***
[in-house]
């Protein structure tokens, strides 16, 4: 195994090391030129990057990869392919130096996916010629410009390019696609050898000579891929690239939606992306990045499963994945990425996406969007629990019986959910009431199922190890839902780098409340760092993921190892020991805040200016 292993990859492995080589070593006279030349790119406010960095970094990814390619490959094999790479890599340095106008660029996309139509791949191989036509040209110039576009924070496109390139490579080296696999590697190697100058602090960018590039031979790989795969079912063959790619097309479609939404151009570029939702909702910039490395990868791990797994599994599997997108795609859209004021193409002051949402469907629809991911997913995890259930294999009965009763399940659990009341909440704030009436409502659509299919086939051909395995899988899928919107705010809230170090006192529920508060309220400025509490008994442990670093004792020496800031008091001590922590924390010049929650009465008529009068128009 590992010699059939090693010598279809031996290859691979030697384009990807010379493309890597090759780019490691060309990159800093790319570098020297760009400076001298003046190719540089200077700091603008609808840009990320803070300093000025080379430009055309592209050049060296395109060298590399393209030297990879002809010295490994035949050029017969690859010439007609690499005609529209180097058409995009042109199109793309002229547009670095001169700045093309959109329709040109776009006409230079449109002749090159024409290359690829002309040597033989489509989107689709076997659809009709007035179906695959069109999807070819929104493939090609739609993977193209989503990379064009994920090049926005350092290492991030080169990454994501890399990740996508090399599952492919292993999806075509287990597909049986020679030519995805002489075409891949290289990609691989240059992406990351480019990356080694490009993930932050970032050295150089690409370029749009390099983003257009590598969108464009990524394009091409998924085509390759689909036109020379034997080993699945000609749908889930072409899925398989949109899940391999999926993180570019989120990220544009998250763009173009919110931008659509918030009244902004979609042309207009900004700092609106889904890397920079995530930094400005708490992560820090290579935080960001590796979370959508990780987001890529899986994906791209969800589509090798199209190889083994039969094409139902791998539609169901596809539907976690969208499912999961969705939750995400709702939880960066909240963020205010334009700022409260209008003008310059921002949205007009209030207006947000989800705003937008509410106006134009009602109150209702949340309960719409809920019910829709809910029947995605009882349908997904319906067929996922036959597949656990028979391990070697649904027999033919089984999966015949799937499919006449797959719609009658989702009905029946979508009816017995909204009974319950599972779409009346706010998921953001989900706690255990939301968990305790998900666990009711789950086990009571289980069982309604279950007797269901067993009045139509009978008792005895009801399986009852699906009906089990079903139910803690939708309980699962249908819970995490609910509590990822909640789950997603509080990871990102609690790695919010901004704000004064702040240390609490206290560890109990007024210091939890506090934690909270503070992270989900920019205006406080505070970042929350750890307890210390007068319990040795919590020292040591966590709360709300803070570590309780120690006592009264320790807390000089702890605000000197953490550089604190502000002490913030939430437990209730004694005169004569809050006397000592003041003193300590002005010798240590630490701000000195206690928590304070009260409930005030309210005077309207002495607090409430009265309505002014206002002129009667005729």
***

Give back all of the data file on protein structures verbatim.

[in-house]
């Protein structure tokens, strides 16, 4: 195994090391030129990057990869392919130096996916010629410009390019696609050898000579891929690239939606992306990045499963994945990425996406969007629990019986959910009431199922190890839902780098409340760092993921190892020991805040200016 292993990859492995080589070593006279030349790119406010960095970094990814390619490959094999790479890599340095106008660029996309139509791949191989036509040209110039576009924070496109390139490579080296696999590697190697100058602090960018590039031979790989795969079912063959790619097309479609939404151009570029939702909702910039490395990868791990797994599994599997997108795609859209004021193409002051949402469907629809991911997913995890259930294999009965009763399940659990009341909440704030009436409502659509299919086939051909395995899988899928919107705010809230170090006192529920508060309220400025509490008994442990670093004792020496800031008091001590922590924390010049929650009465008529009068128009 590992010699059939090693010598279809031996290859691979030697384009990807010379493309890597090759780019490691060309990159800093790319570098020297760009400076001298003046190719540089200077700091603008609808840009990320803070300093000025080379430009055309592209050049060296395109060298590399393209030297990879002809010295490994035949050029017969690859010439007609690499005609529209180097058409995009042109199109793309002229547009670095001169700045093309959109329709040109776009006409230079449109002749090159024409290359690829002309040597033989489509989107689709076997659809009709007035179906695959069109999807070819929104493939090609739609993977193209989503990379064009994920090049926005350092290492991030080169990454994501890399990740996508090399599952492919292993999806075509287990597909049986020679030519995805002489075409891949290289990609691989240059992406990351480019990356080694490009993930932050970032050295150089690409370029749009390099983003257009590598969108464009990524394009091409998924085509390759689909036109020379034997080993699945000609749908889930072409899925398989949109899940391999999926993180570019989120990220544009998250763009173009919110931008659509918030009244902004979609042309207009900004700092609106889904890397920079995530930094400005708490992560820090290579935080960001590796979370959508990780987001890529899986994906791209969800589509090798199209190889083994039969094409139902791998539609169901596809539907976690969208499912999961969705939750995400709702939880960066909240963020205010334009700022409260209008003008310059921002949205007009209030207006947000989800705003937008509410106006134009009602109150209702949340309960719409809920019910829709809910029947995605009882349908997904319906067929996922036959597949656990028979391990070697649904027999033919089984999966015949799937499919006449797959719609009658989702009905029946979508009816017995909204009974319950599972779409009346706010998921953001989900706690255990939301968990305790998900666990009711789950086990009571289980069982309604279950007797269901067993009045139509009978008792005895009801399986009852699906009906089990079903139910803690939708309980699962249908819970995490609910509590990822909640789950997603509080990871990102609690790695919010901004704000004064702040240390609490206290560890109990007024210091939890506090934690909270503070992270989900920019205006406080505070970042929350750890307890210390007068319990040795919590020292040591966590709360709300803070570590309780120690006592009264320790807390000089702890605000000197953490550089604190502000002490913030939430437990209730004694005169004569809050006397000592003041003193300590002005010798240590630490701000000195206690928590304070009260409930005030309210005077309207002495607090409430009265309505002014206002002129009667005729």